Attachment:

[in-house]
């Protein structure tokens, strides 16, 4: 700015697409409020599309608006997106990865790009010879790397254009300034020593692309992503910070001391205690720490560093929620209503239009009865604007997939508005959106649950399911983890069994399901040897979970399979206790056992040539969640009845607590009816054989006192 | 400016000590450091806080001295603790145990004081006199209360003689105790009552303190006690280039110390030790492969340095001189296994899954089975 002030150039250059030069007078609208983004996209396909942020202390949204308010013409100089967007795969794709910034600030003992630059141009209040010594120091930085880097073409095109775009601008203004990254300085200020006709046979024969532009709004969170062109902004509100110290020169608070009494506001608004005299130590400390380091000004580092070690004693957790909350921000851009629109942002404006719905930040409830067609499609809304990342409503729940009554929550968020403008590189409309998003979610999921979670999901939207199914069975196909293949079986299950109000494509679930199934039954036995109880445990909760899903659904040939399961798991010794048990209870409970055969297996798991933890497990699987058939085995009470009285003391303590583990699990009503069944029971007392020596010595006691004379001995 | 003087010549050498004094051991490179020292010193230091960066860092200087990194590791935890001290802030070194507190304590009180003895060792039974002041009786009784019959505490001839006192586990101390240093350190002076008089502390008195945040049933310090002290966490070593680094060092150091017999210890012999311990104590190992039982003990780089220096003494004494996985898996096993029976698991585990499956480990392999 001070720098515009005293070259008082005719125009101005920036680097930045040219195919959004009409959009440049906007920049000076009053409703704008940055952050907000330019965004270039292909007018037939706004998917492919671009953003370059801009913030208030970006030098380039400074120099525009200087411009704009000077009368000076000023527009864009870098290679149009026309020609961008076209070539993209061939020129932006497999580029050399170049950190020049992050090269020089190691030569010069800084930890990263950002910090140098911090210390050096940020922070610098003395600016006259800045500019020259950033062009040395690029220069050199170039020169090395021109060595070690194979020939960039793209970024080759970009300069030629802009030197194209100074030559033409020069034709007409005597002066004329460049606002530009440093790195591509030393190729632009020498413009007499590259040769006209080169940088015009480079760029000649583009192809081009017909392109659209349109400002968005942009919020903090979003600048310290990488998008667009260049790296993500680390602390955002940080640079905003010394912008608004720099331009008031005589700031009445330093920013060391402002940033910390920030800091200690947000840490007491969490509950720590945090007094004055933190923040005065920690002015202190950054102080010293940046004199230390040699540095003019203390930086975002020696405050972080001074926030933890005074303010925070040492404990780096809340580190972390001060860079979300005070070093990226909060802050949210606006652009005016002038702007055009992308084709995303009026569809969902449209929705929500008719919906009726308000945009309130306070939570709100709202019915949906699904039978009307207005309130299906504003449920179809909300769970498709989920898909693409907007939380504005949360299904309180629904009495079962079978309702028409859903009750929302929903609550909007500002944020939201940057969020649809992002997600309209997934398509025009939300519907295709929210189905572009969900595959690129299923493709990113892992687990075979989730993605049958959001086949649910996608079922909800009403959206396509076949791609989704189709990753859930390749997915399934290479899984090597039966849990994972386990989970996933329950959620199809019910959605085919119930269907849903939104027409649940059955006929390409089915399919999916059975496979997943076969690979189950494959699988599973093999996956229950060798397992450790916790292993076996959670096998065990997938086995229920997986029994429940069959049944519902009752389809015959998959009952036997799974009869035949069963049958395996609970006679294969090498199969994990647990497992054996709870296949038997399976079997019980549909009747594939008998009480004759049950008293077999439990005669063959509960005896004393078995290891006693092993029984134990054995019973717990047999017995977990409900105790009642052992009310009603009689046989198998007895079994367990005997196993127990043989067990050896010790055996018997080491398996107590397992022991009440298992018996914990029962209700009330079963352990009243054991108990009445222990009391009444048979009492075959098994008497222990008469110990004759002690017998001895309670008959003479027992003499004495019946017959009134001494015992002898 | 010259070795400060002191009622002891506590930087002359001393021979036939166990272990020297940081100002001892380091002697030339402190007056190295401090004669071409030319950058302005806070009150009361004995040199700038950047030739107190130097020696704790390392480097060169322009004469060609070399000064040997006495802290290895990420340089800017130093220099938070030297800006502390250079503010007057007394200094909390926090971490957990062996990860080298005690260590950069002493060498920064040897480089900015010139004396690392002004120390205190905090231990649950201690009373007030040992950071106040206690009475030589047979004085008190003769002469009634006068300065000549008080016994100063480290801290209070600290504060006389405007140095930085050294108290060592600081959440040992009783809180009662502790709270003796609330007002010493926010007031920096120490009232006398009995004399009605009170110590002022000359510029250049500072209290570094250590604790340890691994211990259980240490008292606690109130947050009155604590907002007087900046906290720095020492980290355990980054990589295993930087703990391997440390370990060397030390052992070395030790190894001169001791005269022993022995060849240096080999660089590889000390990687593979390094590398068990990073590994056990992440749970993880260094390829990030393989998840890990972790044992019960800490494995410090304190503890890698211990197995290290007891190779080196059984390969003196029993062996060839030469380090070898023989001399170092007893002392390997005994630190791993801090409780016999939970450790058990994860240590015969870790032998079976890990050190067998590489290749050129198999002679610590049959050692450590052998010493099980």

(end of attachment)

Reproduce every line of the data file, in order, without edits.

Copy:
[in-house]
């Protein structure tokens, strides 16, 4: 700015697409409020599309608006997106990865790009010879790397254009300034020593692309992503910070001391205690720490560093929620209503239009009865604007997939508005959106649950399911983890069994399901040897979970399979206790056992040539969640009845607590009816054989006192 | 400016000590450091806080001295603790145990004081006199209360003689105790009552303190006690280039110390030790492969340095001189296994899954089975 002030150039250059030069007078609208983004996209396909942020202390949204308010013409100089967007795969794709910034600030003992630059141009209040010594120091930085880097073409095109775009601008203004990254300085200020006709046979024969532009709004969170062109902004509100110290020169608070009494506001608004005299130590400390380091000004580092070690004693957790909350921000851009629109942002404006719905930040409830067609499609809304990342409503729940009554929550968020403008590189409309998003979610999921979670999901939207199914069975196909293949079986299950109000494509679930199934039954036995109880445990909760899903659904040939399961798991010794048990209870409970055969297996798991933890497990699987058939085995009470009285003391303590583990699990009503069944029971007392020596010595006691004379001995 | 003087010549050498004094051991490179020292010193230091960066860092200087990194590791935890001290802030070194507190304590009180003895060792039974002041009786009784019959505490001839006192586990101390240093350190002076008089502390008195945040049933310090002290966490070593680094060092150091017999210890012999311990104590190992039982003990780089220096003494004494996985898996096993029976698991585990499956480990392999 001070720098515009005293070259008082005719125009101005920036680097930045040219195919959004009409959009440049906007920049000076009053409703704008940055952050907000330019965004270039292909007018037939706004998917492919671009953003370059801009913030208030970006030098380039400074120099525009200087411009704009000077009368000076000023527009864009870098290679149009026309020609961008076209070539993209061939020129932006497999580029050399170049950190020049992050090269020089190691030569010069800084930890990263950002910090140098911090210390050096940020922070610098003395600016006259800045500019020259950033062009040395690029220069050199170039020169090395021109060595070690194979020939960039793209970024080759970009300069030629802009030197194209100074030559033409020069034709007409005597002066004329460049606002530009440093790195591509030393190729632009020498413009007499590259040769006209080169940088015009480079760029000649583009192809081009017909392109659209349109400002968005942009919020903090979003600048310290990488998008667009260049790296993500680390602390955002940080640079905003010394912008608004720099331009008031005589700031009445330093920013060391402002940033910390920030800091200690947000840490007491969490509950720590945090007094004055933190923040005065920690002015202190950054102080010293940046004199230390040699540095003019203390930086975002020696405050972080001074926030933890005074303010925070040492404990780096809340580190972390001060860079979300005070070093990226909060802050949210606006652009005016002038702007055009992308084709995303009026569809969902449209929705929500008719919906009726308000945009309130306070939570709100709202019915949906699904039978009307207005309130299906504003449920179809909300769970498709989920898909693409907007939380504005949360299904309180629904009495079962079978309702028409859903009750929302929903609550909007500002944020939201940057969020649809992002997600309209997934398509025009939300519907295709929210189905572009969900595959690129299923493709990113892992687990075979989730993605049958959001086949649910996608079922909800009403959206396509076949791609989704189709990753859930390749997915399934290479899984090597039966849990994972386990989970996933329950959620199809019910959605085919119930269907849903939104027409649940059955006929390409089915399919999916059975496979997943076969690979189950494959699988599973093999996956229950060798397992450790916790292993076996959670096998065990997938086995229920997986029994429940069959049944519902009752389809015959998959009952036997799974009869035949069963049958395996609970006679294969090498199969994990647990497992054996709870296949038997399976079997019980549909009747594939008998009480004759049950008293077999439990005669063959509960005896004393078995290891006693092993029984134990054995019973717990047999017995977990409900105790009642052992009310009603009689046989198998007895079994367990005997196993127990043989067990050896010790055996018997080491398996107590397992022991009440298992018996914990029962209700009330079963352990009243054991108990009445222990009391009444048979009492075959098994008497222990008469110990004759002690017998001895309670008959003479027992003499004495019946017959009134001494015992002898 | 010259070795400060002191009622002891506590930087002359001393021979036939166990272990020297940081100002001892380091002697030339402190007056190295401090004669071409030319950058302005806070009150009361004995040199700038950047030739107190130097020696704790390392480097060169322009004469060609070399000064040997006495802290290895990420340089800017130093220099938070030297800006502390250079503010007057007394200094909390926090971490957990062996990860080298005690260590950069002493060498920064040897480089900015010139004396690392002004120390205190905090231990649950201690009373007030040992950071106040206690009475030589047979004085008190003769002469009634006068300065000549008080016994100063480290801290209070600290504060006389405007140095930085050294108290060592600081959440040992009783809180009662502790709270003796609330007002010493926010007031920096120490009232006398009995004399009605009170110590002022000359510029250049500072209290570094250590604790340890691994211990259980240490008292606690109130947050009155604590907002007087900046906290720095020492980290355990980054990589295993930087703990391997440390370990060397030390052992070395030790190894001169001791005269022993022995060849240096080999660089590889000390990687593979390094590398068990990073590994056990992440749970993880260094390829990030393989998840890990972790044992019960800490494995410090304190503890890698211990197995290290007891190779080196059984390969003196029993062996060839030469380090070898023989001399170092007893002392390997005994630190791993801090409780016999939970450790058990994860240590015969870790032998079976890990050190067998590489290749050129198999002679610590049959050692450590052998010493099980």